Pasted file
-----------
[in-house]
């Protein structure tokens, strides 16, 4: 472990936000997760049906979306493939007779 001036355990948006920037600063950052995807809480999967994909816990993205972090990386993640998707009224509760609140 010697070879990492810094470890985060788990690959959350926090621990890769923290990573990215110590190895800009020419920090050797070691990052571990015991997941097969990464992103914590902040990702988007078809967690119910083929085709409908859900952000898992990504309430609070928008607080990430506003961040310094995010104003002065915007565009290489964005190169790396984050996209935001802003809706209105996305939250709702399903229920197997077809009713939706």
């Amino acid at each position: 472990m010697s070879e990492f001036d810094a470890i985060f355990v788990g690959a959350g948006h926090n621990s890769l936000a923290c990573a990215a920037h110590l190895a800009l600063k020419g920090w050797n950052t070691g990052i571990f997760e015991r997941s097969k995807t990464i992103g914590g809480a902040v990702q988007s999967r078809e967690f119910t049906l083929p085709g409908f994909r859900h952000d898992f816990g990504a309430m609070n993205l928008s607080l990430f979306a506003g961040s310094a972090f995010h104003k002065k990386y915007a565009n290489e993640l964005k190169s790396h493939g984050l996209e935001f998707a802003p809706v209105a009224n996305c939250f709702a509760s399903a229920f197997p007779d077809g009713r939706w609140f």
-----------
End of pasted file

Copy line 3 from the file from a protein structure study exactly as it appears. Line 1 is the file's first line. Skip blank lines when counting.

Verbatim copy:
């Amino acid at each position: 472990m010697s070879e990492f001036d810094a470890i985060f355990v788990g690959a959350g948006h926090n621990s890769l936000a923290c990573a990215a920037h110590l190895a800009l600063k020419g920090w050797n950052t070691g990052i571990f997760e015991r997941s097969k995807t990464i992103g914590g809480a902040v990702q988007s999967r078809e967690f119910t049906l083929p085709g409908f994909r859900h952000d898992f816990g990504a309430m609070n993205l928008s607080l990430f979306a506003g961040s310094a972090f995010h104003k002065k990386y915007a565009n290489e993640l964005k190169s790396h493939g984050l996209e935001f998707a802003p809706v209105a009224n996305c939250f709702a509760s399903a229920f197997p007779d077809g009713r939706w609140f």